A key feature of jihadist groups is their use of social networks to propagate their ideas. “If you can disrupt those connections, that’s probably your best shot at stopping people from becoming terrorists,” says J. M. Berger at the International Centre for Counter-Terrorism in The Hague and co-author of ISIS: The state of terror.
He believes that the advent of social media has not only increased the number of people extremist groups can reach, but also the potency of their message, because it allows them to circumvent safeguards against revisionism and hate speech. Those most susceptible to the propaganda, his research suggests, are not the chronically poor or deprived, but people experiencing uncertainty in their lives – recent converts, young people who have just left the family home, those with psychiatric problems.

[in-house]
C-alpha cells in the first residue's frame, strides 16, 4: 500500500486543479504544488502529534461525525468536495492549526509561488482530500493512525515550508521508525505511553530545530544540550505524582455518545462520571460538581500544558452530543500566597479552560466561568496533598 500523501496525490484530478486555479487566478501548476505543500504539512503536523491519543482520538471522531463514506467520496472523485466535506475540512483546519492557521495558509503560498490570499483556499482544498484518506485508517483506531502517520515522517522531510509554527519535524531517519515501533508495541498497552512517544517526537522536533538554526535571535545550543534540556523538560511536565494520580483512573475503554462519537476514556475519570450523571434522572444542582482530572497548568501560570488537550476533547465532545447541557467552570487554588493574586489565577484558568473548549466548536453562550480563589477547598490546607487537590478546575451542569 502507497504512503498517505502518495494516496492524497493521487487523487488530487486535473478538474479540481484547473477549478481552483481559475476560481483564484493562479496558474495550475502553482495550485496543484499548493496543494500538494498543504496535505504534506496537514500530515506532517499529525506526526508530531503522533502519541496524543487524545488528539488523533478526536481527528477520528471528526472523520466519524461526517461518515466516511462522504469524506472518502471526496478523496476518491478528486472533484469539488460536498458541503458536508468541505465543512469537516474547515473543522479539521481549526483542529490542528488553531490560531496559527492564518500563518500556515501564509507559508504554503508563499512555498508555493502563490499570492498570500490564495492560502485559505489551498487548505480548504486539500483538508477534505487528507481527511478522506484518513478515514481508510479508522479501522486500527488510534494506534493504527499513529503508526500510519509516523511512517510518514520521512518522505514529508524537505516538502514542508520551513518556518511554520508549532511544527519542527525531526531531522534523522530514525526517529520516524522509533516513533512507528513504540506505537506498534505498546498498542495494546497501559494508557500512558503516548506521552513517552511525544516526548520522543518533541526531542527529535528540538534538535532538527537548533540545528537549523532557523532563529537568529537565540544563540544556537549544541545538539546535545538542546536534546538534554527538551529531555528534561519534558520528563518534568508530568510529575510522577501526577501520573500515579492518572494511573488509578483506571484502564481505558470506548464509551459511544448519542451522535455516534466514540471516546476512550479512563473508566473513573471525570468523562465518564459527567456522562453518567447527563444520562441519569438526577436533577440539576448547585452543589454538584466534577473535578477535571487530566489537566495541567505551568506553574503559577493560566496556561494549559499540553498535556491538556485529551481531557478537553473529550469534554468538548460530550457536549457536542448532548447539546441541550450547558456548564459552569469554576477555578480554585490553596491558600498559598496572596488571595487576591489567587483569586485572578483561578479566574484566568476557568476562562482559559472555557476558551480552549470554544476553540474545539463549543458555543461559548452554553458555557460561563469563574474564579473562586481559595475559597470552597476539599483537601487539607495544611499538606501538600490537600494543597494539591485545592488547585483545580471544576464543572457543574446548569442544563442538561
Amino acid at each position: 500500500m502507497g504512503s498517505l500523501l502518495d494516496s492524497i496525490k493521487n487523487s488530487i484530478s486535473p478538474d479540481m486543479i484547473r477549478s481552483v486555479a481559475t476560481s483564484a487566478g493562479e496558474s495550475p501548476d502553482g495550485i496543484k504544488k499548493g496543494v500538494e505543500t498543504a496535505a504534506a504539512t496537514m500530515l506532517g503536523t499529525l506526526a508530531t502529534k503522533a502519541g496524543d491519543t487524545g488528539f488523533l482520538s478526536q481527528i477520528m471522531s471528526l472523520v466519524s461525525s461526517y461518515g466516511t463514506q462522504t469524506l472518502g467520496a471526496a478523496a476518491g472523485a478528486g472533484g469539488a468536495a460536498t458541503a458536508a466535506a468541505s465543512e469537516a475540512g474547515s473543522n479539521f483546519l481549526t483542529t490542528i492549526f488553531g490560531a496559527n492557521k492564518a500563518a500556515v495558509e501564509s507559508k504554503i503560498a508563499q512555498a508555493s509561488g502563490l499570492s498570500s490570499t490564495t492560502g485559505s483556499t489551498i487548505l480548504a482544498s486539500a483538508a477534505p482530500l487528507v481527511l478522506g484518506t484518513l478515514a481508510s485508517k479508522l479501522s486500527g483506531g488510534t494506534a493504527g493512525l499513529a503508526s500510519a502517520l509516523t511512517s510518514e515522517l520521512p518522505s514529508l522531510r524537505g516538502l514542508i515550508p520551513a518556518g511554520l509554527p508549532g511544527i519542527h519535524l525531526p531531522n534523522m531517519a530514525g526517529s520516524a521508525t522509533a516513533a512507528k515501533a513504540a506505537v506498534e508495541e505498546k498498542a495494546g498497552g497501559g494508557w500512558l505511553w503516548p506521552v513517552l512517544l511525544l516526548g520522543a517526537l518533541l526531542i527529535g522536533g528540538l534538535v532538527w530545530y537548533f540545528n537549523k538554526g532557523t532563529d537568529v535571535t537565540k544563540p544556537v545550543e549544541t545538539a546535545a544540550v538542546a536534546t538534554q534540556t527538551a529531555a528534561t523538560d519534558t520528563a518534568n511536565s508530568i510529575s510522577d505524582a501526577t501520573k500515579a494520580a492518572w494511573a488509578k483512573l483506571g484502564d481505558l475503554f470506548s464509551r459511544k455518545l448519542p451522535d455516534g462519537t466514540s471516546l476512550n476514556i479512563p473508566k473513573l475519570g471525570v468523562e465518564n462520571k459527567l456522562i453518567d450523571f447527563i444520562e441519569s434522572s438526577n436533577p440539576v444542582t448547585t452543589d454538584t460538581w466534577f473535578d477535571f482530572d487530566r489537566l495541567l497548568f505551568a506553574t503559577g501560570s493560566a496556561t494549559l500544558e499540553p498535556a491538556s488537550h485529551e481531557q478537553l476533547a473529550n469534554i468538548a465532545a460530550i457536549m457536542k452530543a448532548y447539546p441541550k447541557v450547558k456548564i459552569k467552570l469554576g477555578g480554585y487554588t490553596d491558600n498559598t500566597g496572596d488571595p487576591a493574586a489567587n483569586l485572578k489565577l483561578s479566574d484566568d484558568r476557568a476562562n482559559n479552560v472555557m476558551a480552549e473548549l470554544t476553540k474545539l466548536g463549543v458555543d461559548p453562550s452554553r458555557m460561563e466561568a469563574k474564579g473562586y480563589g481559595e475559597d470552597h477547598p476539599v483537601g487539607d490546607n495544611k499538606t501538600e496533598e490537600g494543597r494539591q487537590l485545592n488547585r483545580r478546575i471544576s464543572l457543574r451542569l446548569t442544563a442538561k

Extremist groups are adept at fomenting collective uncertainty, for example by provoking hostility between ethnic groups. At the same time, they present themselves as upholders of clear and unwavering values, an attractive message to individuals who are undergoing potentially destabilising transformations. Through social networks, those experiencing uncertainty can learn about and even enter into contact with extremist networks.
The G7 recognised this with its recent statement that it will “combat the misuse of the internet by terrorists”. But this is easier said than done, says Berger. “It’s easy to demand social media companies do something about extremism, but much harder to define what they should do in a way that is consistent with the values of liberal democracies.” Laura Spinney